The overall goal of this program project is to establish the contributions of eosinophils (EOS) to allergic inflammation and pathophysiology of asthma by understanding the mechanisms leading to eosinophil priming, activation, adhesiveness, generation of chemokines to promote T cell recruitment and activation as well as stimulation of fibroblasts to produce collagen and other extracellulr matrix (ECM) proteins. It is our hypothesis that EOS play a pivotal role in asthma pathogenesis by enhancing airway inflammation and promoting airway remodeling via interactions with lymphocytes and fibroblasts rather than as primary effector cells of atopy. Our proposed studies in this Program Project application will first identify the mechanism(s) by which EOS amplify airway inflammation by generating T cell-active chemokines and enhancing T cell production of proinflammatory cytokines. Likewise, we propose that eosinophils enhance ECM generation by fibroblasts to promote airway remodeling (Project 1). Second, we will define the mechanisms of eosinophil adhesion and transmigration focusing on the interaction of alpha4beta1 integrin on EOS with its VCAM-1 ligand, the role of P-selectin in activation of beta1 integrin and the transient appearance of a structure known as the podosome, which promotes EOS adhesion (Project 2). Third, the molecular mechanisms by which EOS are """"""""primed"""""""" by IL-5 family cytokines will be studied with a focus on the role of intracellular signaling cascades (JAK-STAT and Ras- MAP kinase) in potentiating EOS responsiveness to chemokines (e.g. RANTES). The relationship of these signaling events to increased EOS adherence, migration, viability and release of proinflammatory or profibrotic mediators will be identified (Project 3). Fourth, to determine critically the mechanisms regulating the generation of the profibrotic cytokine, TGF-beta1, by EOS we will focus on the role of an isomerase, Pin-1, in stabilizing TGF-beta1 mRNA in EOS and mediating TGF-beta1 signaling in fibroblasts (Project 4). Studies will be performed at three levels: (1) cell function and cell-cell interaction;(2) intracellular signaling;and (3) gene expression and pre-/post-transcriptional control. We will test the hypotheses, generated from ex vivo experiments using blood EOS and cells obtained from the in vivo model of allergic airway inflammation that employs bronchoscopy with segmental bronchoprovocation with antigen at baseline as well as following treatment with the anti-IL-5 antibody. These projects will be facilitated by 3 cores (clinical, laboratory and administrative). From these collaborative and integrated approaches, we will directly address the role of EOS in allergic airway inflammation, and, as a consequence, determine novel and comprehensive insight into the mechanisms of EOS up-regulation and its role in airway disease.

Agency
National Institute of Health (NIH)
Institute
National Heart, Lung, and Blood Institute (NHLBI)
Type
Research Program Projects (P01)
Project #
5P01HL088594-03
Application #
7760624
Study Section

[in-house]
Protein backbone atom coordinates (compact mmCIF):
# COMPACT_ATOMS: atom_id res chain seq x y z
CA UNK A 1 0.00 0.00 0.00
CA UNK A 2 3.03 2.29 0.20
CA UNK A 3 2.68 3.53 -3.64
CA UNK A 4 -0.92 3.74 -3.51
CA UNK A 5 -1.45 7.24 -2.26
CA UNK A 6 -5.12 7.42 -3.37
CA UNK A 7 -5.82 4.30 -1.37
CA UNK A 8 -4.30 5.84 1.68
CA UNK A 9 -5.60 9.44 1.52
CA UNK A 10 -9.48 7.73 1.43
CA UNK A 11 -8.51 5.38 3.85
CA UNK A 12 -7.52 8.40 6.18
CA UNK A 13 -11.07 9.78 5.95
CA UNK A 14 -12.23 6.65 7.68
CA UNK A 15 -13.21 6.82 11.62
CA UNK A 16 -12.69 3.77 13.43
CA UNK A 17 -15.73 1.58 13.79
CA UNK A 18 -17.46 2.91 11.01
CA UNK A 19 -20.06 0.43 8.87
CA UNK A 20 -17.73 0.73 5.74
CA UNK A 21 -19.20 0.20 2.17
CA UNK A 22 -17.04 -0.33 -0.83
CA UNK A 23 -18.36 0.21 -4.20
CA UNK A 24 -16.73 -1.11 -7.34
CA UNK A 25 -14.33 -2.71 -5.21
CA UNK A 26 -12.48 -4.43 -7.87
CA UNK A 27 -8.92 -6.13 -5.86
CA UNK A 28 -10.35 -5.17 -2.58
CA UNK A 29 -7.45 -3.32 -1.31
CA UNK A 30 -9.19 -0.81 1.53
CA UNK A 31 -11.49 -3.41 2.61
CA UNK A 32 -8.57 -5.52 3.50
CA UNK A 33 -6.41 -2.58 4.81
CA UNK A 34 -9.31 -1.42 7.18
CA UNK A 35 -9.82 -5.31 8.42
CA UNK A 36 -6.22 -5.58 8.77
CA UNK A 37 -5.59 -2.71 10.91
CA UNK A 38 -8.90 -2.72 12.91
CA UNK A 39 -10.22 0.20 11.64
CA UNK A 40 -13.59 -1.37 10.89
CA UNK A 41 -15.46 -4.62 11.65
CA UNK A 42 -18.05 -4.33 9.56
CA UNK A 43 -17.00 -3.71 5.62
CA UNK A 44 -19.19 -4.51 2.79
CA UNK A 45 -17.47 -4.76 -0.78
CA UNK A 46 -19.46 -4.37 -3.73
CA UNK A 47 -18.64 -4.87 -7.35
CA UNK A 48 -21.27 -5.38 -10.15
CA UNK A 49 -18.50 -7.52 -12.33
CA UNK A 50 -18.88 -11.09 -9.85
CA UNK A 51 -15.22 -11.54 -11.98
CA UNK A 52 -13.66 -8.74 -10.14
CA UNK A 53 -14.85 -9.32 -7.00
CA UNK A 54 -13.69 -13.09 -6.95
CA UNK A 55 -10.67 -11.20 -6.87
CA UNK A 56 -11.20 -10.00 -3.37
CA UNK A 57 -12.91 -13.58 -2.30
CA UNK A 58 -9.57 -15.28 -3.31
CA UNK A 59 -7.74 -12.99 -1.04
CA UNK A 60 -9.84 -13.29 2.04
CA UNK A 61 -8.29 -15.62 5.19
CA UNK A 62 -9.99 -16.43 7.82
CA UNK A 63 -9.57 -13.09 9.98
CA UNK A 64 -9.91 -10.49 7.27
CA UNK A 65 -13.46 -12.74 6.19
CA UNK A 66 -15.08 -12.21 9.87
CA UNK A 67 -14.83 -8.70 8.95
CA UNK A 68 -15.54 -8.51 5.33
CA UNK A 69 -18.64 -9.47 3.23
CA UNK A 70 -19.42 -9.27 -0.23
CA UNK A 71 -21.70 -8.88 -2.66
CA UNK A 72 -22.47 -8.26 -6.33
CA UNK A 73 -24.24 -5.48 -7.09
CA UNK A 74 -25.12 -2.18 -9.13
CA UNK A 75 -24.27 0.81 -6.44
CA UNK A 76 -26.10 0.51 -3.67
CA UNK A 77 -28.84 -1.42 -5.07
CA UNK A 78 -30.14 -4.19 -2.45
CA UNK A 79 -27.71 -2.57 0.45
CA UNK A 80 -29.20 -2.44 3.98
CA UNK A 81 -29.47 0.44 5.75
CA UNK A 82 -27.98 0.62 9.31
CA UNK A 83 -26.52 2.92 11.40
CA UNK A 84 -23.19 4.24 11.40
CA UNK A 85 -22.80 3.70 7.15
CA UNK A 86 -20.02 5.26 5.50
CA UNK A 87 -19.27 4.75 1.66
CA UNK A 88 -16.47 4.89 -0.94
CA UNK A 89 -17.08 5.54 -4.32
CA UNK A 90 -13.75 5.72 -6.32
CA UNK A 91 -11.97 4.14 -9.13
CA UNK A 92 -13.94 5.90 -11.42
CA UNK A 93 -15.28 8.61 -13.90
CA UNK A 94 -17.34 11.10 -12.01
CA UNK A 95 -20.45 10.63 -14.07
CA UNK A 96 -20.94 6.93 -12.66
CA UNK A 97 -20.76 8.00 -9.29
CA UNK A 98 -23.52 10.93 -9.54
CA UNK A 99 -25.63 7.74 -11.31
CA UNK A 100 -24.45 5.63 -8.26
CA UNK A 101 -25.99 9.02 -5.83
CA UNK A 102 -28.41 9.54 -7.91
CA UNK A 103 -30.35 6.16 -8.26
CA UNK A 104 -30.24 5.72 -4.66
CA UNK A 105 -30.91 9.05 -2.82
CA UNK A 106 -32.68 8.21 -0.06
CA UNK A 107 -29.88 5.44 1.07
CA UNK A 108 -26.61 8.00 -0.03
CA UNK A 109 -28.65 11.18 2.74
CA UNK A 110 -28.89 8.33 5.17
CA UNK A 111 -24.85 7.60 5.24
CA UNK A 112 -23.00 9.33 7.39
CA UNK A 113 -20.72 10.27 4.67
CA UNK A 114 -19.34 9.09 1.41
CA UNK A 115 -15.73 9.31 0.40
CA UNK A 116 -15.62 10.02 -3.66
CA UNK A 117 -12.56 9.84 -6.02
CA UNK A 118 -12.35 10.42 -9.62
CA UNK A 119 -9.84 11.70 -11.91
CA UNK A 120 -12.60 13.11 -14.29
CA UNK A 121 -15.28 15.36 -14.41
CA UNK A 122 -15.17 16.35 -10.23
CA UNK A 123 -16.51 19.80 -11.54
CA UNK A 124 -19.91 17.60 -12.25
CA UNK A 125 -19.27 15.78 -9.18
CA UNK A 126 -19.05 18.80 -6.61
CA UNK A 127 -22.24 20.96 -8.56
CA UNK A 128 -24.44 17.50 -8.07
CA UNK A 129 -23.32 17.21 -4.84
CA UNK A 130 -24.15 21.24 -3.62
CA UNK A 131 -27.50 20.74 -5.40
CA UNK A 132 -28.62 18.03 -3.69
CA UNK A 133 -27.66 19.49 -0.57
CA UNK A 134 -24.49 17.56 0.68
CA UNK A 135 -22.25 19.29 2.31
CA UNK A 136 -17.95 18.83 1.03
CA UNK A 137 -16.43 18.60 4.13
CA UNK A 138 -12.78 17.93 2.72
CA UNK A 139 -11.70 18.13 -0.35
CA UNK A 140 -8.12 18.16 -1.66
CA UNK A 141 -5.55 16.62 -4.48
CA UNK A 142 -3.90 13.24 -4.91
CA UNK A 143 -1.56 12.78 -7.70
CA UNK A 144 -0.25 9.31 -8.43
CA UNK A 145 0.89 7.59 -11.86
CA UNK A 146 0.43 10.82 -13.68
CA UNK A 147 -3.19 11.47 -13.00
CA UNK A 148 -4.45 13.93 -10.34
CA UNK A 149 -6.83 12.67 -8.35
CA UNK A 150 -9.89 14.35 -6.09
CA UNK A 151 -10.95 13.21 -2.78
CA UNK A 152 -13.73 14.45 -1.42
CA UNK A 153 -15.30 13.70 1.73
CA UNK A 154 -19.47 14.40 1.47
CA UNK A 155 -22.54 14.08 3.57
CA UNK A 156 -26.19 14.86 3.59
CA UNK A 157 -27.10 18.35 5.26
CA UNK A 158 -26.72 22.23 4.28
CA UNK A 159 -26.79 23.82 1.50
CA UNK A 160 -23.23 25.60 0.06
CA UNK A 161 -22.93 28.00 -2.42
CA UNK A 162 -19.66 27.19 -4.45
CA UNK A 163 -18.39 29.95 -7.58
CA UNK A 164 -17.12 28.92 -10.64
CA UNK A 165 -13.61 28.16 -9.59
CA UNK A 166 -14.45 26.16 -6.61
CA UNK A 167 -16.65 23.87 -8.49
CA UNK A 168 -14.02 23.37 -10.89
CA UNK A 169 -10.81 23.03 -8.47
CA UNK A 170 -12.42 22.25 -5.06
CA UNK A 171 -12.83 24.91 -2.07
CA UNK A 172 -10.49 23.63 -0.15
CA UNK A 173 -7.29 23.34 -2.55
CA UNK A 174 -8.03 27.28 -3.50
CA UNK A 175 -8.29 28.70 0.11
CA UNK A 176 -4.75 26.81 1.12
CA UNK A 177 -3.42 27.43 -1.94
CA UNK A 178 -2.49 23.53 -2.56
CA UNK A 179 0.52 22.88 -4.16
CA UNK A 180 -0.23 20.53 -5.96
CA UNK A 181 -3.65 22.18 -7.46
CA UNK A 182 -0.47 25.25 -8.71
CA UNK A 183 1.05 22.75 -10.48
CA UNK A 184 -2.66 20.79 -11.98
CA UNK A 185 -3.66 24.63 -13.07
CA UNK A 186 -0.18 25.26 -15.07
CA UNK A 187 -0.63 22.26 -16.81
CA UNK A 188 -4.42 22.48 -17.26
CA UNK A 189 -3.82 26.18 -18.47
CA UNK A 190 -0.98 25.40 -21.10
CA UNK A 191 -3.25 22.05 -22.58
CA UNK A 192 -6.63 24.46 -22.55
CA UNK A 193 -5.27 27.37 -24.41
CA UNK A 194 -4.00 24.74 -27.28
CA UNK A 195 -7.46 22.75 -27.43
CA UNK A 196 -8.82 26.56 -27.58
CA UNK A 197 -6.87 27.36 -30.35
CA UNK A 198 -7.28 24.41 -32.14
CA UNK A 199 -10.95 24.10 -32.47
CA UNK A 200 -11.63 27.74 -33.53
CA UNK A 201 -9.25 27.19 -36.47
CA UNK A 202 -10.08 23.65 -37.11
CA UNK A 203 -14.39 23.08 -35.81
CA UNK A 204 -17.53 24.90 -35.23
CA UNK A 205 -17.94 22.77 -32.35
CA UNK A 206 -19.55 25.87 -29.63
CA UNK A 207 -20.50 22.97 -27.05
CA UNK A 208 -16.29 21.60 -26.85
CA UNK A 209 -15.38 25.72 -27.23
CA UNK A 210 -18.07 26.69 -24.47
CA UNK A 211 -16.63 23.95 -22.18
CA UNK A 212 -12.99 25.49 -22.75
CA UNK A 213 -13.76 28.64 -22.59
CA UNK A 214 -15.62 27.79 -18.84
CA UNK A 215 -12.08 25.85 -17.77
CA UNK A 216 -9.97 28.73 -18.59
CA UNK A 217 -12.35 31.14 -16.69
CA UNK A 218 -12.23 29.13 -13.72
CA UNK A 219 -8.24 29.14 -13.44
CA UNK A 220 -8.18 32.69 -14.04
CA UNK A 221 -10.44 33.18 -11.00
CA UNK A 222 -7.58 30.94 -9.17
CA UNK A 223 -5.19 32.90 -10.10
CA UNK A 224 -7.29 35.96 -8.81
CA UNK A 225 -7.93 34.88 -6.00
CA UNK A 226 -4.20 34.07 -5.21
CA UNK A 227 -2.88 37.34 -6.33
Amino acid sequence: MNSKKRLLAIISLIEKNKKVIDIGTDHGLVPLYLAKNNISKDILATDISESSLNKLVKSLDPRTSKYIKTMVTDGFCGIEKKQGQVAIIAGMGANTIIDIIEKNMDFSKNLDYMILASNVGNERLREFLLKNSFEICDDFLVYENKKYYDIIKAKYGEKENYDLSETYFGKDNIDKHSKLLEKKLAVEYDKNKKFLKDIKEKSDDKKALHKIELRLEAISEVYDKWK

Heart, Lung, and Blood Initial Review Group (HLBP)
Program Officer
Noel, Patricia
Project Start
2008-02-01
Project End
2013-01-31
Budget Start
2010-02-01
Budget End
2011-01-31
Support Year
3
Fiscal Year
2010
Total Cost
$2,080,220
Indirect Cost
Name
University of Wisconsin Madison
Department
Internal Medicine/Medicine
Type
Schools of Medicine
DUNS #
161202122
City
Madison
State
WI
Country
United States
Zip Code
53715
Esnault, S; Johansson, M W; Kelly, E A et al. (2017) IL-3 up-regulates and activates human eosinophil CD32 and ?M?2 integrin causing degranulation. Clin Exp Allergy 47:488-498
Rajaram, Satwik; Heinrich, Louise E; Gordan, John D et al. (2017) Sampling strategies to capture single-cell heterogeneity. Nat Methods 14:967-970
Mosher, Deane F; Wilkerson, Emily M; Turton, Keren B et al. (2017) Proteomics of Eosinophil Activation. Front Med (Lausanne) 4:159
Liu, Y-P; Rajamanikham, V; Baron, M et al. (2017) Association of ORMDL3 with rhinovirus-induced endoplasmic reticulum stress and type I Interferon responses in human leucocytes. Clin Exp Allergy 47:371-382
Esnault, Stephane; Torr, Elizabeth E; Bernau, Ksenija et al. (2017) Endogenous Semaphorin-7A Impedes Human Lung Fibroblast Differentiation. PLoS One 12:e0170207
Esnault, Stephane (2017) The neglected of eosinophil biology, IL-3 finds sustenance in the basophil. J Leukoc Biol 101:615-616
Esnault, Stephane; Bernau, Ksenija; Torr, Elizabeth E et al. (2017) RNA-sequencing analysis of lung primary fibroblast response to eosinophil-degranulation products predicts downstream effects on inflammation, tissue remodeling and lipid metabolism. Respir Res 18:188
Shen, Zhong-Jian; Hu, Jie; Kashi, Venkatesh P et al. (2017) Epstein-Barr Virus-induced Gene 2 Mediates Allergen-induced Leukocyte Migration into Airways. Am J Respir Crit Care Med 195:1576-1585
Johansson, M W; Khanna, M; Bortnov, V et al. (2017) IL-5-stimulated eosinophils adherent to periostin undergo stereotypic morphological changes and ADAM8-dependent migration. Clin Exp Allergy 47:1263-1274
Kelly, Elizabeth A; Esnault, Stephane; Liu, Lin Ying et al. (2017) Mepolizumab Attenuates Airway Eosinophil Numbers, but Not Their Functional Phenotype, in Asthma. Am J Respir Crit Care Med 196:1385-1395

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